#Repost @leenahlovesherself (@get_repost)
I love how this photo is mostly black & white with a splash of color. When you’re struggling with mental
illness (or even just life in general) everything can seem like a blur and like every thing is very one-note – like there isn’t any color or light.
However, even in the worst times, there are some pops of color. It can be SO challenging to see them, but they are there.
One way that we can find these moments is by choosing to practice mindfulness. When we anchor ourselves to the present moment instead of being in the past or future, we are able to see the little pops of color that life has to offer, even when times are tough ✨
(Photo by @cmrfx, wearing an @aerie bralette and a @capezio tutu)
Yesterday, while at a meeting for the League of Women’s Voters Los Angeles, I sat and took it all in. There I was, amongst women who, held varying political preferences, but who were all in the same room for the same reason: to make democracy work. I felt elated and strong. To my right were two teenage girls, who, just a couple of weeks ago, had travelled all the way to Washington DC to attend the Women’s March. They didn’t appear older than sixteen, but they cared enough about standing up for women’s rights that they got on a plane, put on pink, knitted hats, braved the harsh cold and made their voices heard along with over a million men and women at the US Capitol on January 21, 2017.
To my left, were some of the veteran board members, well in their years. And I thought, “Damn. This is amazing. This is how I inspire to be. Continuing to fight for the rights of women and marginalized groups for the rest of my life. Never give up, Nikki. Never, ever give up. These women are so inspiring. What’s their secret?”
Read more on PsychCentral.
Today I’m announcing my first guest blogger, Nikki DuBose! Nikki is a friend, model, and actress turned author, speaker, and mental health advocate. Nikki and I have been working together recently with the common interests such as education about eating disorders, and have been teaming up to find ways to encourage girls in their desire to find acceptance in that the answer is only in Christ. You can find out more about Nikki at her website at http://nikkidubose.com.
I interviewed Nikki and asked her questions about her eating disorder in the modeling industry, and she was refreshingly open in her responses:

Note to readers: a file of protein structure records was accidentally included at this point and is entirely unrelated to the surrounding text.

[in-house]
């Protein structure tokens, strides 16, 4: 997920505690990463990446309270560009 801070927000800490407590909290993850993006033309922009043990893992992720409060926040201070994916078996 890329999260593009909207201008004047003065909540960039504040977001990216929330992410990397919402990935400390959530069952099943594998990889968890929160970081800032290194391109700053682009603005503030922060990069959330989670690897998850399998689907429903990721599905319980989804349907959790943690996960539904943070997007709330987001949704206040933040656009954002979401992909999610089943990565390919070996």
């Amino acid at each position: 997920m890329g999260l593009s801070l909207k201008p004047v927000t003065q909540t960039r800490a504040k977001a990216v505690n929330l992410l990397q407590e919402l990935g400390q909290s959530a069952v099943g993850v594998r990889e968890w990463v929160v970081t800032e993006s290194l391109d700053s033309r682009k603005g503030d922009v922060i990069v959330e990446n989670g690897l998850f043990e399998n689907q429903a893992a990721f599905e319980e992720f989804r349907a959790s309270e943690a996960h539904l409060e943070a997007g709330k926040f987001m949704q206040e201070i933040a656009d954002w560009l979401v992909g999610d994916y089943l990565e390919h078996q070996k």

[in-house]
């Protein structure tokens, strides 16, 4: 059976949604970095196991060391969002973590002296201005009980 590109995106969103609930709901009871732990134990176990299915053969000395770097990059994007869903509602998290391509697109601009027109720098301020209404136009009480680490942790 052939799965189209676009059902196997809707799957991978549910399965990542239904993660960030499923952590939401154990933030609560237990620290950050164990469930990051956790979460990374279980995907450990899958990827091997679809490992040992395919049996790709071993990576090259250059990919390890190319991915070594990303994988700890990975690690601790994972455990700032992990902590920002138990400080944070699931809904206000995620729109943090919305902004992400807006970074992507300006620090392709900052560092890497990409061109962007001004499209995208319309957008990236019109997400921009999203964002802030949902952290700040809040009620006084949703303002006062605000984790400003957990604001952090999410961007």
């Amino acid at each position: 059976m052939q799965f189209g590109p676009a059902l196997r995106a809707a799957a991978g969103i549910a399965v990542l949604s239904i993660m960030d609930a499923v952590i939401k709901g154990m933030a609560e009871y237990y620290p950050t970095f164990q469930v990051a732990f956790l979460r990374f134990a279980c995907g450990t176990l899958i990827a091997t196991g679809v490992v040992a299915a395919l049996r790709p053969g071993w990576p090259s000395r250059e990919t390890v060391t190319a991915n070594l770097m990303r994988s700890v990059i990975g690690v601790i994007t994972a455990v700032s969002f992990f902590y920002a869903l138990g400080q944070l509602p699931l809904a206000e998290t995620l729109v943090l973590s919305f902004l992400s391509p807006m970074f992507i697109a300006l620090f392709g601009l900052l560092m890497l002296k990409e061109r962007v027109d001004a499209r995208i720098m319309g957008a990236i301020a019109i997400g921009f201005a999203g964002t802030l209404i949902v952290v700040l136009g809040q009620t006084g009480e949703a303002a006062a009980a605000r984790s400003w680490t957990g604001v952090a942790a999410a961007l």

Read more on CheriseShaddix.com
I searched for myself
inside of bottles, liquids
pills and powders too
I took my pain
and numbed it with food
’till I was nearly dead
Then one day
as I lay broken on the floor
a man appeared before me
“Are you ready to be healed
take my hand
All you have to do
is accept me.”
©2015 Nikki DuBose
Sapan Karecha is an artist, photographer and musician living in New York City. He has personally seen the harmful effects that eating disorders can have, as a couple of people in his family have been affected. Sapan is a proud supporter of our Artist Initiative Team for the Los Angeles NEDA Walk, and has even created a special art piece to be printed on T-shirts for the walk! We are honored to share his story and find out what his artwork represents.
“The art piece I created for (The LA Artist Initiative Team) features four words written on the iris and pupil of an eye: hope, healing, happiness, and central to it all, love. Finding harmony in our personal lives and contributing to harmony as members of a greater community comes from non-judgmental love and compassion. We must always look at ourselves and others with loving, compassionate eyes, because this is how the seeds of hope, healing, and happiness are sown. It all begins with love.
I decided to become involved with (The National Eating Disorders Association) because the two women whom I love most are survivors of eating disorders. Having seen first-hand what eating disorders can do—the physical and emotional ravages they wreak—this is an issue close to my heart. NEDA provides valuable resources and education to those who seek help, and is a beacon of positivity, awareness, and prevention. I support NEDA, and I thank NEDA.”